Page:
• Why should you consider network marketing? For a start, it gives you a degree of freedom that an ordinary 9-5 job can’t possibly offer.[2] To an extent (meaning you’ll still need to get things done), you will be able to tailor your marketing around your life, working from home as you do so. There is no income cap. If you get really good at selling you will earn more money.
  • You’ll be your own boss without worrying about hiring and firing because there will be no employees. Whilst you may form relationships with other agents and marketers, you won’t need to worry about paying wages and all of the other responsibilities the boss of a regular business must handle.
  • Even when you’re not on the clock you will still be able to generate income. Network marketing relies on it.[3] You’ll be able to benefit from residual income if you help others start in the business.
  • Many of us have had to suffer the pains of being laid off or fired.
    Assuming you are successful at getting your network marketing business off the ground, you will have unbeatable job security. You’re your own boss after all!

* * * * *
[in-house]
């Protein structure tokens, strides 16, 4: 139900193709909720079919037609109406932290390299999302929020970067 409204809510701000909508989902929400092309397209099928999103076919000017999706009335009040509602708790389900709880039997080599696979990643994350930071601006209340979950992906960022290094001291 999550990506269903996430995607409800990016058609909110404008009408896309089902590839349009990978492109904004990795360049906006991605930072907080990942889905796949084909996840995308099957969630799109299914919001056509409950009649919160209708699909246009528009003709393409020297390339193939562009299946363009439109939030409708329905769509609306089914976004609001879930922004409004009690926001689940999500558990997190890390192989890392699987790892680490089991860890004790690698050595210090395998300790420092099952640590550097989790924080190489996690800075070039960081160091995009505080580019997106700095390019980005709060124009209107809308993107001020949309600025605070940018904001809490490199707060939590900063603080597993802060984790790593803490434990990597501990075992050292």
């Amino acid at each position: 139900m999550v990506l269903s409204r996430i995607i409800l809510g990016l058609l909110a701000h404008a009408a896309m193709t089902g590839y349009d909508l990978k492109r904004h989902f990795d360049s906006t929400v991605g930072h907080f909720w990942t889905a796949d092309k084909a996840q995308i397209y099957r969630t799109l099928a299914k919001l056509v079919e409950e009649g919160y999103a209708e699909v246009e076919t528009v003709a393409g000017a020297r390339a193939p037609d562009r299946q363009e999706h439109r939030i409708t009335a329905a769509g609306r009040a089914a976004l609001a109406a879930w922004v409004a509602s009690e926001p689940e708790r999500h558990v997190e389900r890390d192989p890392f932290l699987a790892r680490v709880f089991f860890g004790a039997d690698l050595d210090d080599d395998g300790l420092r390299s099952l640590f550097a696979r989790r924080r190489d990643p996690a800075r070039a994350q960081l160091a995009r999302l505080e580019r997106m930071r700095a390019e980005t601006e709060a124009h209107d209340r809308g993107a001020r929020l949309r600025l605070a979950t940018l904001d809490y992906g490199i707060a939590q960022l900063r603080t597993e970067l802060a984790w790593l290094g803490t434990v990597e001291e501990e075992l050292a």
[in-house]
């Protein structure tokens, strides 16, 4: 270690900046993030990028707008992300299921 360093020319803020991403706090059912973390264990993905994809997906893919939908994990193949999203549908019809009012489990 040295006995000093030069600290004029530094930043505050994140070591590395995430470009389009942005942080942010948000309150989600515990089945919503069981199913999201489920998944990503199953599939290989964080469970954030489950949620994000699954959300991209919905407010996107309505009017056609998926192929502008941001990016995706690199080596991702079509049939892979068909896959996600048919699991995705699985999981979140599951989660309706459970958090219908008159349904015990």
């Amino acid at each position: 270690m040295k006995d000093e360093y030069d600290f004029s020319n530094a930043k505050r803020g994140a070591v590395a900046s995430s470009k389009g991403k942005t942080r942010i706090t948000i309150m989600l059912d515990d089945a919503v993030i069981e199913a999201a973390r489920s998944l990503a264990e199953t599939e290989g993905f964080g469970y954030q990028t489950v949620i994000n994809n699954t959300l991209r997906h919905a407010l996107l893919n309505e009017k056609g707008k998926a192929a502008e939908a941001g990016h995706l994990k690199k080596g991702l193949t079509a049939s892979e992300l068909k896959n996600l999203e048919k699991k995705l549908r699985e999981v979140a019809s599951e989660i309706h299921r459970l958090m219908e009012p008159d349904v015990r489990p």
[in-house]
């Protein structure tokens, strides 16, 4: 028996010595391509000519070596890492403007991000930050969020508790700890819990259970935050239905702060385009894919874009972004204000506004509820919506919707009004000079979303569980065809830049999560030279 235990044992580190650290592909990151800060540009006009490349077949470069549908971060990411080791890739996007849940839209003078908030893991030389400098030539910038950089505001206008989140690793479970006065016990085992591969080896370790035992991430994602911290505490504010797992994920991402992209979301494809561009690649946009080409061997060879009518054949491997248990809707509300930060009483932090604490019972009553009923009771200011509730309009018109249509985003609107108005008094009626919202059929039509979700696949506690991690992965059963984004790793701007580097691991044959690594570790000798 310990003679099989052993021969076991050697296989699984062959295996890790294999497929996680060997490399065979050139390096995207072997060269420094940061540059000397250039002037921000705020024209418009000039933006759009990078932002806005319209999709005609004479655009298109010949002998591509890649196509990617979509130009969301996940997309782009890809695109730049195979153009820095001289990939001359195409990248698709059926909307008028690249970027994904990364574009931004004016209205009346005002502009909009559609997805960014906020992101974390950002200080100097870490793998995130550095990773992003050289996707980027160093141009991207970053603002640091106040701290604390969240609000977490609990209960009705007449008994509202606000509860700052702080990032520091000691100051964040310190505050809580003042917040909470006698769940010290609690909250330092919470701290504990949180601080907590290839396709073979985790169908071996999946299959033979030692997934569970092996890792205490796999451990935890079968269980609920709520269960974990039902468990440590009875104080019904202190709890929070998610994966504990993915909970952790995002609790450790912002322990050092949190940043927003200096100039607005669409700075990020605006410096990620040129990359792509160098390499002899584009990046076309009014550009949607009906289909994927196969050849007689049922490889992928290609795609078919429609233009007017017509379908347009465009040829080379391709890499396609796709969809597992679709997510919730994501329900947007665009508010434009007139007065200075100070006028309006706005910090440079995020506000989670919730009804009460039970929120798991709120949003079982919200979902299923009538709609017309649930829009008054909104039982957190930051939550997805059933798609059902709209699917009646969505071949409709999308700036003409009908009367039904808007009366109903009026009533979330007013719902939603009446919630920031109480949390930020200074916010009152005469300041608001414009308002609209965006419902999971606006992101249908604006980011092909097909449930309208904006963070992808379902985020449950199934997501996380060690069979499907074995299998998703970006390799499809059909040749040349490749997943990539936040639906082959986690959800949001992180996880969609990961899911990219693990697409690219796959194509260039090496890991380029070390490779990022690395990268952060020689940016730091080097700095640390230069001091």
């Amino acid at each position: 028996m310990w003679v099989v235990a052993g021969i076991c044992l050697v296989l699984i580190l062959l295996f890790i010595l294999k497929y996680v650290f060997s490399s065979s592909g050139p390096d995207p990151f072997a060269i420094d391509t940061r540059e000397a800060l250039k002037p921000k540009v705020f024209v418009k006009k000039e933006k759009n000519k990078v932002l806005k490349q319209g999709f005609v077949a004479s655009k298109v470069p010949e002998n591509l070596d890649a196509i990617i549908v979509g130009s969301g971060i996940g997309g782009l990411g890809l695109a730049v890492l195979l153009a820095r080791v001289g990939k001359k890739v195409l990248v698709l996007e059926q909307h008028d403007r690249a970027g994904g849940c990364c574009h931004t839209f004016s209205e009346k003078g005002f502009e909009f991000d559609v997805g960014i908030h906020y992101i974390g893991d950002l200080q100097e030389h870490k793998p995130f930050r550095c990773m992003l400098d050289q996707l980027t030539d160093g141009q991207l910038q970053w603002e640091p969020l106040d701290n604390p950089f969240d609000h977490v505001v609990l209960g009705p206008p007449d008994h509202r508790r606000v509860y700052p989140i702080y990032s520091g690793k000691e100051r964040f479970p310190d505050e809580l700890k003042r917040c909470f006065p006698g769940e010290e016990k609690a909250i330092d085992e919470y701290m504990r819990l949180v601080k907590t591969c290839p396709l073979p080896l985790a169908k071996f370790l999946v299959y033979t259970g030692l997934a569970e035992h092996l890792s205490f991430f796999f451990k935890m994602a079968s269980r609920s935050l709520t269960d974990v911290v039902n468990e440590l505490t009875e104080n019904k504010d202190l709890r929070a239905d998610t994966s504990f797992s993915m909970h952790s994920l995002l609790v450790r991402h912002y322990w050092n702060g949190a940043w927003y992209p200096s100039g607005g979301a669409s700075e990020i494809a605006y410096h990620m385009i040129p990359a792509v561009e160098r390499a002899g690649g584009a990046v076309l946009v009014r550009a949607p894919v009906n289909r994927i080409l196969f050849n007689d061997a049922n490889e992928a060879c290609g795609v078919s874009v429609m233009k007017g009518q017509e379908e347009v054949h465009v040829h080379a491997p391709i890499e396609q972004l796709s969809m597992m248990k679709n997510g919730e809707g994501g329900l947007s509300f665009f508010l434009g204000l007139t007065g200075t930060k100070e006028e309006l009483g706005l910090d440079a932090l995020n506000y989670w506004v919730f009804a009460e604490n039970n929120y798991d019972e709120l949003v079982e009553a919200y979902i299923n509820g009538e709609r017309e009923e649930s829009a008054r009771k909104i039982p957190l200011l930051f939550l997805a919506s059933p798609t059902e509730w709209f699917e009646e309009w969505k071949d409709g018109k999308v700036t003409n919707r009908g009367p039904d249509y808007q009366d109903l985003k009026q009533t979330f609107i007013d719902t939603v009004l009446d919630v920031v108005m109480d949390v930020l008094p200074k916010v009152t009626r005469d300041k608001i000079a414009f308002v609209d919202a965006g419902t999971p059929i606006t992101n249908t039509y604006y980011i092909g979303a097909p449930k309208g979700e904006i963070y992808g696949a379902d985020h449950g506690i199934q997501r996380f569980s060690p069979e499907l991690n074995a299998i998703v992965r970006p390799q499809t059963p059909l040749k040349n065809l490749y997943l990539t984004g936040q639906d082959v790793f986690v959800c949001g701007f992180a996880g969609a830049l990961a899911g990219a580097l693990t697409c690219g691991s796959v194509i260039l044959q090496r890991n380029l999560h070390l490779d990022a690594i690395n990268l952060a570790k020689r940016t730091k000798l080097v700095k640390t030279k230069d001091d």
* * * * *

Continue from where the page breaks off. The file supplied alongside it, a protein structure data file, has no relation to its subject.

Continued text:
The not-so-good things about network marketing:

Now before you think I’ve drunk the cool-aid and am now off to start a pyramid scheme, there are some negatives that are very much worth consideration. The most obvious is the clear similarity to pyramid schemes. If you do plan to involve yourself, you need to be sure that you are engaging in a legitimate network marketing system – not a pyramid scheme which is illegal. This will require significant diligence and research on your part to be sure, but a good rule of thumb is to note how the money is made.

The Federal Trade commission says the following about the difference between network marketing and pyramid schemes:[4]

“They all share one overriding characteristic. They promise consumers or investors large profits based primarily on recruiting others to join their program- not based on profits from any real investment or real sale of goods to the public.”

However, with direct marketing, the focus is money made via sales – not recruitment. When it works, network marketing can be hugely beneficial for all parties involved.

There are other considerations too:

  • Most sales you’ll make will be face to face.[5] Only a small fraction of sales through network marketing occur online and instead will be face to face or over the phone. This is something you’ll need to be comfortable with.